For another glimpse of the strange inner workings of comics, former comics writer Scott Edelman, who wrote in the '70s and kind of went out the door as I was coming in, has a funny column about making more money off recent reprints of his '70s work than he made from it originally. I know whereof he speaks; in these days of projects like graphic novels that we work on for long stretches without pay, mystery money (that's what royalty checks are called in these parts, mystery money, since there's no way to tell when – if – they'll show up, how much they'll be for or, sometimes, even what they're for) has been keeping me afloat. It's like all those years of crappy on the fly fill-ins were just an investment in here and now. I feel like when I get a royalty check on that godawful TEAM AMERICA story (don't ask) I'll know I've really and truly made it.
Interesting question in response to his piece, though:
"Maybe I should know this, but why are comic writers paid by the page? I can see why for artists. I always thought that writers submitted what was more or less a script. Does that include pages?"
That one's simple. Comics writers are paid by the page because in the early days of the comics industry – I'm talking about the sweatshop days (Thanks, Jerry! Thanks, Will!) when publishers bought complete stories from studios that ground them out en masse. Publishers had x number of pages per issue to fill, so they paid shops to produce x number of pages. Not stories, pages. As a consequence, shops paid by the page, and that became the basic standard of payment. While many comics artists had only newspaper strips to emulate (and, at least officially, it was general practice for strip artists to write their own material) the shops were dedicated to speed, and speed ultimately meant division of labor. While I imagine many early strips were simul-written and drawn on the fly – that's relatively easy to do if writer and penciler work in the same room, and I've always wanted to try that situation, minus the sweat shop conditions – breakdown of labor quickly resulted in one person writing the story, one person penciling, one inking, etc. In other words, the traditional "mainstream" comics production process. Writers in that process were paid like everyone else: by the page. Bear in mind that prose writers since well before the advent of comics were traditionally paid by the word – that's why Dickens blathers on so much in his stories – and it's not uncommon even today. Most of the words comics writers write are never seen by anyone, and not every panel they write even features words (in the late '70s, Marvel and DC tended to get very hot under the collar when a writer would turn in a wordless page, something they viewed then as cheating, even where the technique was completely appropriate) so the page is also the smallest practical unit by which the writer's output can be measured by an accounting department. Pay a comics writer by the word and the page will be covered with words, which rarely makes for good comics. (Sometimes, though.) Pay one by the panel and you're looking at 18 panel pages every page. Pay by the page, well, there are a set number of pages in every story.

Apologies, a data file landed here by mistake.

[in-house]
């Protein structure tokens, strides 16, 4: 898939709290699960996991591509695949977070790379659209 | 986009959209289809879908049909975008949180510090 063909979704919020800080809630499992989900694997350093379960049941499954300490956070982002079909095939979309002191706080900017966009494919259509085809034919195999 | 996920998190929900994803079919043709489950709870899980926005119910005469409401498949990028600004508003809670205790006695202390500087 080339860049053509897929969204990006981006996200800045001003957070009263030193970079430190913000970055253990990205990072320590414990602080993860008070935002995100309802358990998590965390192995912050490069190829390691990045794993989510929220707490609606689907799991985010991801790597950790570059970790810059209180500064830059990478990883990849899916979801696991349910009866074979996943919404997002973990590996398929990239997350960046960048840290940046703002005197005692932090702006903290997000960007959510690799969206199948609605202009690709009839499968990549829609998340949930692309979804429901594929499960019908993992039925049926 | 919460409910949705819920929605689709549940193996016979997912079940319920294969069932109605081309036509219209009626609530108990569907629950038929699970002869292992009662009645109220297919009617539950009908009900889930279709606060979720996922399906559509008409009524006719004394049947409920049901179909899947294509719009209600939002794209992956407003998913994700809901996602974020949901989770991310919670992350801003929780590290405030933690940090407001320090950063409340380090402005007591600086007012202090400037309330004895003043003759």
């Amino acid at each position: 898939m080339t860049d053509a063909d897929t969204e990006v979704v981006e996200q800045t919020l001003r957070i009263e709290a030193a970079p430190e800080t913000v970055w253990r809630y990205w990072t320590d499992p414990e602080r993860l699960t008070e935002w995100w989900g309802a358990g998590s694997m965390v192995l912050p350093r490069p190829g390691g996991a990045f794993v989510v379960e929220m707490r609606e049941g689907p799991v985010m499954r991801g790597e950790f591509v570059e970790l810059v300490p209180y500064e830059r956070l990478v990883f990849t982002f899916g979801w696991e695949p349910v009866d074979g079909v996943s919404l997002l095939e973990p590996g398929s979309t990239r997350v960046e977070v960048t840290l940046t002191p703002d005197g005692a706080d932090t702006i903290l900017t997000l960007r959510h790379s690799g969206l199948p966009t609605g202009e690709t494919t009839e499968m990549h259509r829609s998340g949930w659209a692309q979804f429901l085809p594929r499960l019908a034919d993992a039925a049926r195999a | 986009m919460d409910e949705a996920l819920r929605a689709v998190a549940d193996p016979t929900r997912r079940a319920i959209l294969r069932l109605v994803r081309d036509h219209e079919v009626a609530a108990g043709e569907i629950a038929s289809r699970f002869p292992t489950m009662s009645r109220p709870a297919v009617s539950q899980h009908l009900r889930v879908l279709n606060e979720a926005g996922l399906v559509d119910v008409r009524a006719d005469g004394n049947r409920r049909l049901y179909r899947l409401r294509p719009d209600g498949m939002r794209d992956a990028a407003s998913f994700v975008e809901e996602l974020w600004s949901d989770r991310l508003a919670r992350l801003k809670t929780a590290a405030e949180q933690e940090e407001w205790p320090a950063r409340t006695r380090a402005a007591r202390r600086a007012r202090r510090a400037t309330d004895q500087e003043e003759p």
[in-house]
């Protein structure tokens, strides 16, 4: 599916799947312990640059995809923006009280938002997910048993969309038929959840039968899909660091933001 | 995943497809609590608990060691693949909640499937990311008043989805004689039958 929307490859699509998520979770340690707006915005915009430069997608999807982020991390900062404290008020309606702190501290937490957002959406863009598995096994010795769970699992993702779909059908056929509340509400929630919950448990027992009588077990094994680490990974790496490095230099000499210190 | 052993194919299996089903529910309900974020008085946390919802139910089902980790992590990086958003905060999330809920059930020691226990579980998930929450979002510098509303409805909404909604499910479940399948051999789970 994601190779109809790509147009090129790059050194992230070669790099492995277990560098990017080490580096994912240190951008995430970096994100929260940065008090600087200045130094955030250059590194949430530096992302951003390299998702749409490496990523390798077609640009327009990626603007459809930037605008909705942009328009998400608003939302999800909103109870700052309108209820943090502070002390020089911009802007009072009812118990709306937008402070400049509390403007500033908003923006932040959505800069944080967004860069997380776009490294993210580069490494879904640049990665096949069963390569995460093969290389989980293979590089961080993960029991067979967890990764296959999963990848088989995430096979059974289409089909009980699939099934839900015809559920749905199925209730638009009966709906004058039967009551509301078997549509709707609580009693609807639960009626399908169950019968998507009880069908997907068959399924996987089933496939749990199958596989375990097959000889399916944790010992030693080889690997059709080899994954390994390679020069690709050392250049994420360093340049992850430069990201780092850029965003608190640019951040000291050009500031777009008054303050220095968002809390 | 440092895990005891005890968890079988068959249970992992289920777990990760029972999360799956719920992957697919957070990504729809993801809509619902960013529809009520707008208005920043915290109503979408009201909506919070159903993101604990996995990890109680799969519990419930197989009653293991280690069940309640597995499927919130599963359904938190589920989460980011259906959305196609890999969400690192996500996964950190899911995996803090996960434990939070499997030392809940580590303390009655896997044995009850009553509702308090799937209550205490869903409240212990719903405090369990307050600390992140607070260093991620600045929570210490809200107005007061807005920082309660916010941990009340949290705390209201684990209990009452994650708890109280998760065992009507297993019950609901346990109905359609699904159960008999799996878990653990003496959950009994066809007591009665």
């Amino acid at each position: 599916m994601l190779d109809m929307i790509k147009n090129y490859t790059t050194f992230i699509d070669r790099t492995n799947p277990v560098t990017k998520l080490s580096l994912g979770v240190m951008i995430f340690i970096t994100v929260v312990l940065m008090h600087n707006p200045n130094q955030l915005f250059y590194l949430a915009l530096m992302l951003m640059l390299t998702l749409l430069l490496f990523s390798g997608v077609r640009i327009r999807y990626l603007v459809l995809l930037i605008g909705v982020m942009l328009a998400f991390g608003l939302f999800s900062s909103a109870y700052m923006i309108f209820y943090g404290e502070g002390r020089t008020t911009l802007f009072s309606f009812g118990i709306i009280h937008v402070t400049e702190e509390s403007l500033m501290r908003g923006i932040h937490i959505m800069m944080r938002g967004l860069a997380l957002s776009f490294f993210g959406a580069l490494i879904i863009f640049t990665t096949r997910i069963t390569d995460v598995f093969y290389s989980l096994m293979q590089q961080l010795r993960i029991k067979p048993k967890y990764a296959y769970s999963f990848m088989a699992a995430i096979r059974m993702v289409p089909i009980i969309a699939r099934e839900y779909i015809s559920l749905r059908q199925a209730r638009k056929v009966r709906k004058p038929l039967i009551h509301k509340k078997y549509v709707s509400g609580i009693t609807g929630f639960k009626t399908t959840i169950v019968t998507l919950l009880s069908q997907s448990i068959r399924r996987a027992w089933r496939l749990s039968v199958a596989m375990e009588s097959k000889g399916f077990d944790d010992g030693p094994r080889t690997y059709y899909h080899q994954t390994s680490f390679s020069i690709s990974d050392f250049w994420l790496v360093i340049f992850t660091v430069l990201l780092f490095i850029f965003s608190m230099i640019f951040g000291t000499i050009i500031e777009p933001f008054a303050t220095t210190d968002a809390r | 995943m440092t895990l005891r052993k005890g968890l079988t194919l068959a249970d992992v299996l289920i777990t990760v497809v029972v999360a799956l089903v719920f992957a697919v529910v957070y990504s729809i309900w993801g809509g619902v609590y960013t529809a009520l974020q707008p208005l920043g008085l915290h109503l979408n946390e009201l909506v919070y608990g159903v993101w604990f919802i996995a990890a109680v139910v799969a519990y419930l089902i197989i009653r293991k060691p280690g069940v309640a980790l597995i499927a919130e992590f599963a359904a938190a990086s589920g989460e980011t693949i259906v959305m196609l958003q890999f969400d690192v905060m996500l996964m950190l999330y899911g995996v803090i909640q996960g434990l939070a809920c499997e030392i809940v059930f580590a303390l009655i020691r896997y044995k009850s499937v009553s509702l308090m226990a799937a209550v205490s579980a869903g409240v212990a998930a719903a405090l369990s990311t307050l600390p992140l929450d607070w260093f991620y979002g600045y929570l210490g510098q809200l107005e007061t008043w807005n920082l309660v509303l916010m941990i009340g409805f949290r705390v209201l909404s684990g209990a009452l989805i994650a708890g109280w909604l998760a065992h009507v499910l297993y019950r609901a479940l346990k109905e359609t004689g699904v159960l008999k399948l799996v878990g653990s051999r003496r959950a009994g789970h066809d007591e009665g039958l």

Creatively, it made some sense: writers didn't write by the story, they wrote by the page. Comics are generally stories told in a very finite physical space. The only way to ensure a story will fit in the allotted space is to plan it out – and the full script was born! But that means a certain amount of material needs to fit onto any given page in order for the overall story to fit and properly flow, which means each page needs to be its own sub-story. Which means a comics writer can't simply work out a story. Every page must be worked out.
Someone has to do it, whether it's artist, writer or editor. It may as well be done in the planning stages, and that's exactly what a script is. That's all a script is: an elaborate plan for a story. It's true, though, that full scripts ushered in the era of the complete story, at least at the writing stage, but it still comes down to publishers or their proxies paying for a set number of pages. By then, payment by the page, and the page rate, had become the basic units of commerce on the creative end of comics, and that was that. Writers turned in complete stories in most cases, but they were still paid by the page, not by the story, because pages was how companies measured stories, and usually still do.